i have been left yearning for so long for a halfway decent source of comprehensive news, and it looks like the possibility of finding one gets dimmer by the day. the NYT is barely adequate, the WaPo is very questionable, it seems the WSJ has lowered their standards (aside from the above, editing, a highlight of their work, was cut significantly by Murdoch, and there seems to be other things i need to catch up on), and the FT doesn't have an adequate American presence.

someday i can't get all their news from blogs.

Monday, June 22, 2009

i've been too busy reading to say anything worthwhile (i did post a few things on facebook), but a couple thoughts:

from huffpo live-blogging (monday 6/22):

5:20 PM ET -- A word about the past two days. In ordinary times, the violence in the streets on Sunday and Monday would have been shocking. But compared to Saturday's massive outpouring, the turnout of demonstrators has been significantly smaller. There is a good reason for it.

Over the past week, the reformist rallies that have succeeded were those scheduled days in advance, with turnout aided by massive word-of-mouth promotion. Today's mourning rally for Neda, on the other hand, was announced only this morning on Karroubi's social networking sites. In the midst of a near-complete media and technological blackout, these large demonstrations need time to develop.

It's virtually impossible for anyone to gauge whether there is a petering off of intensity among demonstrators, who now know they face incredible risks if they show up in the streets. But the last two days should not be used to argue that the unrest has dampened. The reformists are organizing another major demonstration for Thursday, and a national strike is set to begin by tomorrow or Wednesday. Those will be far better guides to how Iranians are reacting to the government's campaign of repression.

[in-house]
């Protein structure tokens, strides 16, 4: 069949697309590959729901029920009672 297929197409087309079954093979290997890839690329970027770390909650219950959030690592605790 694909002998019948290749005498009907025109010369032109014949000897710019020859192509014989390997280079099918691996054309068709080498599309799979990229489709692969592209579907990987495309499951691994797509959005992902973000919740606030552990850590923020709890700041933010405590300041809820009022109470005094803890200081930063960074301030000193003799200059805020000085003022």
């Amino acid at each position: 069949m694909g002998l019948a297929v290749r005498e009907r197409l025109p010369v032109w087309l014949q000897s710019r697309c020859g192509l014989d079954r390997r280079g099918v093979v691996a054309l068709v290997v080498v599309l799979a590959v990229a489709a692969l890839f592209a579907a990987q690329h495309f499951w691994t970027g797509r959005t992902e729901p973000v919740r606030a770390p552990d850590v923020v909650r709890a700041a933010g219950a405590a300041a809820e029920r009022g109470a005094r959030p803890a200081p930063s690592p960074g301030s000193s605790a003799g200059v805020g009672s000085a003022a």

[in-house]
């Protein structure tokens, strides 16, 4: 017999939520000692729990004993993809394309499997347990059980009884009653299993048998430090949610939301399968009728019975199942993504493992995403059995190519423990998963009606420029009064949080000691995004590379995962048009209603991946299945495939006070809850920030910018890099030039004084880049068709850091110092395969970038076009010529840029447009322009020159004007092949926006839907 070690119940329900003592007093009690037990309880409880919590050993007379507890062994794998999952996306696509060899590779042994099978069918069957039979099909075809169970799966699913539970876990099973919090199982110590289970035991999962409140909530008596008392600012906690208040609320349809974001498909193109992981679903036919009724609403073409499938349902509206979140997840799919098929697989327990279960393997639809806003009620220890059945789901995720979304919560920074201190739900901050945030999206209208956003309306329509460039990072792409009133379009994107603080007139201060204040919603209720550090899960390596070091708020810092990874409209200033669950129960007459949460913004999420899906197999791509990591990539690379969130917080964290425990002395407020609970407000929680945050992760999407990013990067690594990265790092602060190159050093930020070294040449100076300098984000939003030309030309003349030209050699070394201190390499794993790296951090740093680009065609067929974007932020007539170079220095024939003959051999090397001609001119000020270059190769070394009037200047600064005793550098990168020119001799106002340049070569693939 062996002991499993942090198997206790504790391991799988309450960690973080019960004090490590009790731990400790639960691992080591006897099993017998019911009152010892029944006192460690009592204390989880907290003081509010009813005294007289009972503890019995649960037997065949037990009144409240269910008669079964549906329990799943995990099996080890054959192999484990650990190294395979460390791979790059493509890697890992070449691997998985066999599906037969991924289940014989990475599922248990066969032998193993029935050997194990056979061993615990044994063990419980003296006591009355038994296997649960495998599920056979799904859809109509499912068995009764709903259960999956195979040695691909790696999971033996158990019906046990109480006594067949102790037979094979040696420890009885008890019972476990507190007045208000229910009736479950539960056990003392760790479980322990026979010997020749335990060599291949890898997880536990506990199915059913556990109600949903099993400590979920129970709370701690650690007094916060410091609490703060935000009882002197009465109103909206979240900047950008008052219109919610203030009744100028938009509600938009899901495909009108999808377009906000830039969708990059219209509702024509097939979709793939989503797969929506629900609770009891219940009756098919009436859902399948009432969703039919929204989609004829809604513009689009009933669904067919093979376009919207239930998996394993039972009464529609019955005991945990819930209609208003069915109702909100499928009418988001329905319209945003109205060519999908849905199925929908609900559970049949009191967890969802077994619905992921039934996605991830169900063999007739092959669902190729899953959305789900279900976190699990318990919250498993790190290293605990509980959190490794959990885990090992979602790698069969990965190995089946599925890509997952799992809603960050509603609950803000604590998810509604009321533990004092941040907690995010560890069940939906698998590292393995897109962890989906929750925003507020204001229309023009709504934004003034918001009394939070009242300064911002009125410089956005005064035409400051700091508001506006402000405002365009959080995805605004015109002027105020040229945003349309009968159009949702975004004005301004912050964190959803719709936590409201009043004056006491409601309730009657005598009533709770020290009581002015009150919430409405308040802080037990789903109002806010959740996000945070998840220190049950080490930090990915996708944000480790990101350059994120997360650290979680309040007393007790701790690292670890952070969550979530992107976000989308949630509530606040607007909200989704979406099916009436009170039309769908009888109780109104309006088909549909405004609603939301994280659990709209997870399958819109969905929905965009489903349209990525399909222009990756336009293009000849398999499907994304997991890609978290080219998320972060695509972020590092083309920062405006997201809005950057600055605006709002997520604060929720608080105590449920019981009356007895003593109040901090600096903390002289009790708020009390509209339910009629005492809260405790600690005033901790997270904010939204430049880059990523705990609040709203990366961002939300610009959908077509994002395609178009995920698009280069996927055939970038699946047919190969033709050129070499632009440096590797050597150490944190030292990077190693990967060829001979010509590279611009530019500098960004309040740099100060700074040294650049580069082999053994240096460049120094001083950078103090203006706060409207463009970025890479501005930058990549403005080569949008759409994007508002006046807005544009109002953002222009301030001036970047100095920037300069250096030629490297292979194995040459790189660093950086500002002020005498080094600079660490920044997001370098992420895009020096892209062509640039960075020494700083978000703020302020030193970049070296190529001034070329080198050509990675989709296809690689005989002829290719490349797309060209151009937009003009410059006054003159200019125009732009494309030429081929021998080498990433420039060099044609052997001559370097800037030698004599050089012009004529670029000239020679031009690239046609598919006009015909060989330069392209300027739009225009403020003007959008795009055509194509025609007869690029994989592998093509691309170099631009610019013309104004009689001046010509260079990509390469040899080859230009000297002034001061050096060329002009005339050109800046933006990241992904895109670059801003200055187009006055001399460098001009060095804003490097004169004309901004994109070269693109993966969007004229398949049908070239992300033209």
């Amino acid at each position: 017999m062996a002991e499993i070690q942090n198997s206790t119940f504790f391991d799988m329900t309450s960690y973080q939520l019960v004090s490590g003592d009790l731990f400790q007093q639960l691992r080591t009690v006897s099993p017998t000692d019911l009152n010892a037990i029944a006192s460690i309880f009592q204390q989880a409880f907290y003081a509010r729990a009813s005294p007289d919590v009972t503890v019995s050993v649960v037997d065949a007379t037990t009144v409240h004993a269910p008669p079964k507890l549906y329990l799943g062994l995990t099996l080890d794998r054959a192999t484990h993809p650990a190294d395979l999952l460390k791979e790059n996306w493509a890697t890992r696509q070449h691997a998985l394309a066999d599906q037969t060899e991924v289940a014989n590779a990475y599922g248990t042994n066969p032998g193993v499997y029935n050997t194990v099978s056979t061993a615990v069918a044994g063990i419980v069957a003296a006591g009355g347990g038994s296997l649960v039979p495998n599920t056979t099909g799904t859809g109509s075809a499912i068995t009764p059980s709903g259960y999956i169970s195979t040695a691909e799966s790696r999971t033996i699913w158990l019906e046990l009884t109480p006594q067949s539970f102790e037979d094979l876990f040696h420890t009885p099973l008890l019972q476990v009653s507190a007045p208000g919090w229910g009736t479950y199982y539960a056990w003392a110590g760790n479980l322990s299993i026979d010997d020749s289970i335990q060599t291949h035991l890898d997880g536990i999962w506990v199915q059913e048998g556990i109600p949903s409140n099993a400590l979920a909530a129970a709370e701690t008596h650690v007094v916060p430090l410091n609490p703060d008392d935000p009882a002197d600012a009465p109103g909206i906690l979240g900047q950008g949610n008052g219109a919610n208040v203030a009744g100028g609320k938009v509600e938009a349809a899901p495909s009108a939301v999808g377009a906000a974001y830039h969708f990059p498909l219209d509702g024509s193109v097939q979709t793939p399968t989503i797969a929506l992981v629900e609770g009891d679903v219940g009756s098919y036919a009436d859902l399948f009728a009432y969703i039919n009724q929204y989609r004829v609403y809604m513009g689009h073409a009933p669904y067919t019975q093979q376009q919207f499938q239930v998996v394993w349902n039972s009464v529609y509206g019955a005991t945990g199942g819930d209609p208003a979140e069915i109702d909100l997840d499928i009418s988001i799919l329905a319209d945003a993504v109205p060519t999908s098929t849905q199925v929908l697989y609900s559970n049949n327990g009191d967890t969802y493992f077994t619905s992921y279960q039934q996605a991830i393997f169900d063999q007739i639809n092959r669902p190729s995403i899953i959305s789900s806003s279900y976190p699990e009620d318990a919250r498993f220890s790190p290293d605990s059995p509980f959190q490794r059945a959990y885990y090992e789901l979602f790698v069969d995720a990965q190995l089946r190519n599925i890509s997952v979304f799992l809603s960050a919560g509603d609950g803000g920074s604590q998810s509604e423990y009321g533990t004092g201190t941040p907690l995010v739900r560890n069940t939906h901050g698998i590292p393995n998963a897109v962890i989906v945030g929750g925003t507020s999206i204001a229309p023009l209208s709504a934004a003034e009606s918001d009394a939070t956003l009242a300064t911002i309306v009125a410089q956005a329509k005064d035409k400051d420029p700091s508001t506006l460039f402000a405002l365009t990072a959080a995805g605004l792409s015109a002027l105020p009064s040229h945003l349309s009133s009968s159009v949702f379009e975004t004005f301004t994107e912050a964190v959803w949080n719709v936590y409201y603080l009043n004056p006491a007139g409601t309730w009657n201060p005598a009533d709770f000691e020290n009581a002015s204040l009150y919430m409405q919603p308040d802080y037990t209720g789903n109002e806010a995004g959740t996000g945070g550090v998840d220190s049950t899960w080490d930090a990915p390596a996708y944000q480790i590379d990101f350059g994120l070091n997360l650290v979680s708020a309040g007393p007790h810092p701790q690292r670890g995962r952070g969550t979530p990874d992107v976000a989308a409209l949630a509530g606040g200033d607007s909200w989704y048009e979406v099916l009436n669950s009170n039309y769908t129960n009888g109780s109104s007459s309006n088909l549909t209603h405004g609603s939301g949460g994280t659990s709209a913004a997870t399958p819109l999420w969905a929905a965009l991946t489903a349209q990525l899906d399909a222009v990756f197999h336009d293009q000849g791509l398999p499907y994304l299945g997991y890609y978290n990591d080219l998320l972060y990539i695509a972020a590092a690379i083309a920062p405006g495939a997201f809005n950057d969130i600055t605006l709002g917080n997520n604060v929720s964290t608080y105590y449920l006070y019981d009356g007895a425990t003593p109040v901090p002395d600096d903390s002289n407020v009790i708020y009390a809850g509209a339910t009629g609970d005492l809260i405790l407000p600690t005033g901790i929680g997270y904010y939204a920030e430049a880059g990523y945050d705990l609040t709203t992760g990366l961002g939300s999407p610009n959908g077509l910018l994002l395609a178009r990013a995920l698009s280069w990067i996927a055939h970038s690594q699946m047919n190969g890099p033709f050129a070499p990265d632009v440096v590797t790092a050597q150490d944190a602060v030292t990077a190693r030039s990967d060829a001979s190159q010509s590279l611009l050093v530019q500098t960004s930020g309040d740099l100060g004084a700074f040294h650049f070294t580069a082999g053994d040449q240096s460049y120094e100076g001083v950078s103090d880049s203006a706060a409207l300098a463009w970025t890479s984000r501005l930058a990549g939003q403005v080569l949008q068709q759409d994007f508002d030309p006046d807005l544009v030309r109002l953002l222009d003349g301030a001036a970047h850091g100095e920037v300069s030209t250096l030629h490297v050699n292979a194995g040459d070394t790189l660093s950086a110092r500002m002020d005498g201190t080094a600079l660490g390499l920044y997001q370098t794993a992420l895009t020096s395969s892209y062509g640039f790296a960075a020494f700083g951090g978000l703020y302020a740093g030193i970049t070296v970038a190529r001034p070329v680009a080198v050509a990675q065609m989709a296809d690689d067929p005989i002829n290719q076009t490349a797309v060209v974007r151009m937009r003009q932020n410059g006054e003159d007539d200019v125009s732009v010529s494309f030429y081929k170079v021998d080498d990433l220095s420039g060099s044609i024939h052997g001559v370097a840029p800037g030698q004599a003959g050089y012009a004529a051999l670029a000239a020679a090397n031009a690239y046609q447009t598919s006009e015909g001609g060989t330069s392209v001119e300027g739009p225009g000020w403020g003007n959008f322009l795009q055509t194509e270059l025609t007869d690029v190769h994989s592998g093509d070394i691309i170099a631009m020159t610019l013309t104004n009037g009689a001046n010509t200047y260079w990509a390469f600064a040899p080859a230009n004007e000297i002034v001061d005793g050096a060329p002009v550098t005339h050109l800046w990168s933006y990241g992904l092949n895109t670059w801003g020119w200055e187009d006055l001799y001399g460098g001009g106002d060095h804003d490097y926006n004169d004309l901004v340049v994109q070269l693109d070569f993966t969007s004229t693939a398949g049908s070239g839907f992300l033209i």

and from the daily beast, via the lede, live blogging on monday as well:

On the Web site The Daily Beast, an Iranian university student explains that, in his family, the video has exposed the deep rift in the way younger Iranians look outside the state-run media for the truth, while their parents and grandparents may not. Telmah Parsa writes:

more soon as soon as i have the time.

Thursday, June 18, 2009

a prelude to a post: a snap from iran, mama

something else coming on the iranian elections and their aftermath, to which i have been absolutely riveted.

but for now, this was really interesting. the words below are quoting a guns n' roses song. a stark illusion to the love/hate relationship much of the world has with America. in particular, they often hate our government, but love our culture (at least parts). i often find myself in the same boat.

credit: Saeed Kamali Dehghan, The Guardian.

Tuesday, June 16, 2009

these are our leaders

the intersection of politics and new media has produced some interesting results, as TPM has documented. but grassley takes the cake. his tweets aren't merely akin to a 13-year's like a 13-year old hybridized with a senile senator, who is excited like a puppy dog about this new fangled technology. a sample below, but read the whole bit.

Yesterday, Grassley told President Obama via Twitter that "you got nerve" for telling Congress to deliver on health care, while Obama himself was "sightseeing in Paris:"

Pres Obama you got nerve while u sightseeing in Paris to tell us"time to deliver" on health care. We still on skedul/even workinWKEND.

an open letter to eMusic

eMusic has recently almost doubled their prices, in tandem with an expansion of their download catalog. here is my email to their customer service, expressing my dissatisfaction:

I am really disappointed with the new pricing structure of eMusic. Under the new scheme, the price of each download will increase from $.25 per song to $.40 per song, under my current plan. Frankly I think this is pretty ridiculous considering other services like iTunes are lowering their prices.